"The internet is very limited": How an offline search uncovered George Orwell's favourite author

The story of a dedicated search to unearth a missing author
The story of a dedicated search to unearth a missing author Copyright Jack Chadwick
By Tim Gallagher
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The name of author Jack Hilton was lost to history, before a 28-year-old bartender set out to uncover his legacy. Now, following a campaign to get the book back into print, it has been signed by Vintage (Penguin), the UK's largest publishing house.


They say the art of letter writing is dead, but for 28-year-old bartender / writer Jack Chadwick, it has come in extremely useful.

Earlier this year, he penned a note to Mary Hassall, a long-time friend of someone very important to Chadwick: Jack Hilton.

Never heard of him? Join the club.

Hilton was the favourite author of illustrious names like W. H. Auden and George Orwell. But unlike these famous names, Hilton’s was lost to history.

Through a painstaking investigation, Chadwick tracked down Hassall’s home address, as she represented his last hope of unearthing the truth.

“She was moving house at the time,” Chadwick told Euronews Culture.

“If I’d been a week later, my letter would have gone through the door to the bottom of a pile of takeaway leaflets.”

It was one of many serendipitous twists in an analogue tale of tenacity and human connection that bred real results.

Who was Jack Hilton?

Jack Chadwick
Jack Hilton was an author between 1934 - 1950Jack Chadwick

Chadwick’s journey began last summer in the Working Class Movement Library, located in the streets of Salford in the north of England.

“I came across this weird, crumbling, ancient book with this strange cover of a skeleton kneeling with its arms outstretched,” says Chadwick.

Fascinated by the out-of-place nature of the book in a library which is predominantly filled with information on the labour movement and trade union meeting minutes, Chadwick opened the book.

“I was blown away by what I read," he recalls.

Opening with quotes from Shakespeare’s ‘The Tempest', the novel was ‘Caliban Shrieks’, which details the early life of Jack Hilton, from a childhood in the industrial heartlands of Northern England to his participation in the First World War.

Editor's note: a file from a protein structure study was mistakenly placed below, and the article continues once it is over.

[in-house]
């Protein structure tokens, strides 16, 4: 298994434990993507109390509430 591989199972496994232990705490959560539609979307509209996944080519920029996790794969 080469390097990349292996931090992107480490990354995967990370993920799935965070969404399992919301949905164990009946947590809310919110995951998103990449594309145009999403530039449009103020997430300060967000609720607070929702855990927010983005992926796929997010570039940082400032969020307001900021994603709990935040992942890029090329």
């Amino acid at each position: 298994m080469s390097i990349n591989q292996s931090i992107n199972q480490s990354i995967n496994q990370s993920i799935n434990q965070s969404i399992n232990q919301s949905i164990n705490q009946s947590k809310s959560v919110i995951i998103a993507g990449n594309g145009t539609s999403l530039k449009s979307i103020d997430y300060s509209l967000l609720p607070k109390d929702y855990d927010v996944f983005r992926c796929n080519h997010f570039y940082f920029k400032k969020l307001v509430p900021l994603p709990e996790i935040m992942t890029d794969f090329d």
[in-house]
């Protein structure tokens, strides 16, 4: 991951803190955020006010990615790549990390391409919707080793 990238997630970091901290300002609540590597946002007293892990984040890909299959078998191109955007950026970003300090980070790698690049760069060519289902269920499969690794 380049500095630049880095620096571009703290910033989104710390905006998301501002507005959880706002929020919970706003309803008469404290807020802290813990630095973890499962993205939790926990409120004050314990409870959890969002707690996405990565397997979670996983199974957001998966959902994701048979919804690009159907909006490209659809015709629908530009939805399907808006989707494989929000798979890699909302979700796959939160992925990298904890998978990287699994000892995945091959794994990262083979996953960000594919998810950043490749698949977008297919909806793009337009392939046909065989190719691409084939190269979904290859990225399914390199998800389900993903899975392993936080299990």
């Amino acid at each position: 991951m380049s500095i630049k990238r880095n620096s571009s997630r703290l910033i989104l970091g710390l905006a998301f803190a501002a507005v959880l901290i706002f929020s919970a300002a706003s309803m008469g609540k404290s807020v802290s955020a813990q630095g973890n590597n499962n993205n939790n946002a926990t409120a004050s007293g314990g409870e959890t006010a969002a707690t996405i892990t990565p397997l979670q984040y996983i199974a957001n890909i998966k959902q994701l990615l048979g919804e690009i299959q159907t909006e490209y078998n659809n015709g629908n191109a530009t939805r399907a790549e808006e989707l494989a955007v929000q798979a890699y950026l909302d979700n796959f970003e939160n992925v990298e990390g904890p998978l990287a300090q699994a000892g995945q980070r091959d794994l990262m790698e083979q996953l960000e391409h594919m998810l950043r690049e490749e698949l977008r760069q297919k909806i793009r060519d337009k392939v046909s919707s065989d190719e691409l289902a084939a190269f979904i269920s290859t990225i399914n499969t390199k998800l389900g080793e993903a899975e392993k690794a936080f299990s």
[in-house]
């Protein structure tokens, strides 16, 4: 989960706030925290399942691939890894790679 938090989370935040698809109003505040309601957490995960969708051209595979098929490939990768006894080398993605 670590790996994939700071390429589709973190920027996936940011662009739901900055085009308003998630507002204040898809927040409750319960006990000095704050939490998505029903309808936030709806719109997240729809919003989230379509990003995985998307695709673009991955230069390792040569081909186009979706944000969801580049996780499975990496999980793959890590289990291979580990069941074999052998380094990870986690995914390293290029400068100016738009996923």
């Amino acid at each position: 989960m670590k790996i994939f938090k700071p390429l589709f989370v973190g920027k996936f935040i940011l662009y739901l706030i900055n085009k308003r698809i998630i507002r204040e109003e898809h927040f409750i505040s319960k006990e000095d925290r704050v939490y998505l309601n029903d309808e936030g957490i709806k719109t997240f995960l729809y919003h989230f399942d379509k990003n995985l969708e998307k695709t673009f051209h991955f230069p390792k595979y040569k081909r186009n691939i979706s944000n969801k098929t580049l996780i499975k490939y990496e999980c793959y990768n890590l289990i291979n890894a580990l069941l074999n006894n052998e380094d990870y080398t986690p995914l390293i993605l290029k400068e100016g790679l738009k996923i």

Through Hilton, the reader experiences a first-person interrogation of a childhood characterised by infant-mortality and child-labour.

Hilton and his siblings all went to work in the Mills Greater Manchester aged 11, and only one of his sisters lived past 30. The book goes on to describe his peer-pressured enlistment in WWI, the Battle of the Somme, and returning to the UK to process his trauma as a wandering vagrant.

“The thread that links all these stories in a way is that you see how his beliefs and views of the world are shaped, in a really material way, by what’s going on in his life,” says Chadwick.

“Certain ideas he’s been given in his life are dispelled by his own experience and ability to make his own sense of things.”

Hunting for Hilton

After making enquiries to the now-retired librarian, Chadwick discovered that the author was a mysterious figure. Active between 1934 and 1950 before disappearing into obscurity, nobody seemed to know much about him.


“That the book was by an author that no one had heard of just grabbed me,” says Chadwick.

“He was a lost legend, an author who’d come out of nowhere, done some amazing things and then for reasons unknown had just quietly disappeared and gone into the background.”

Internet searches yielded little in the way of information, with an incorrect news report that Hilton died in Pewsey. This sent Chadwick down the wrong rabbit hole.

In between shifts tending bar in a local nightclub, Chadwick combed government records and sent off for death certificates. He managed to uncover the correct place and time of Hilton’s death as well as find his will, but beyond these elements, it was here that Chadwick’s literary sleuthing hit a dead end.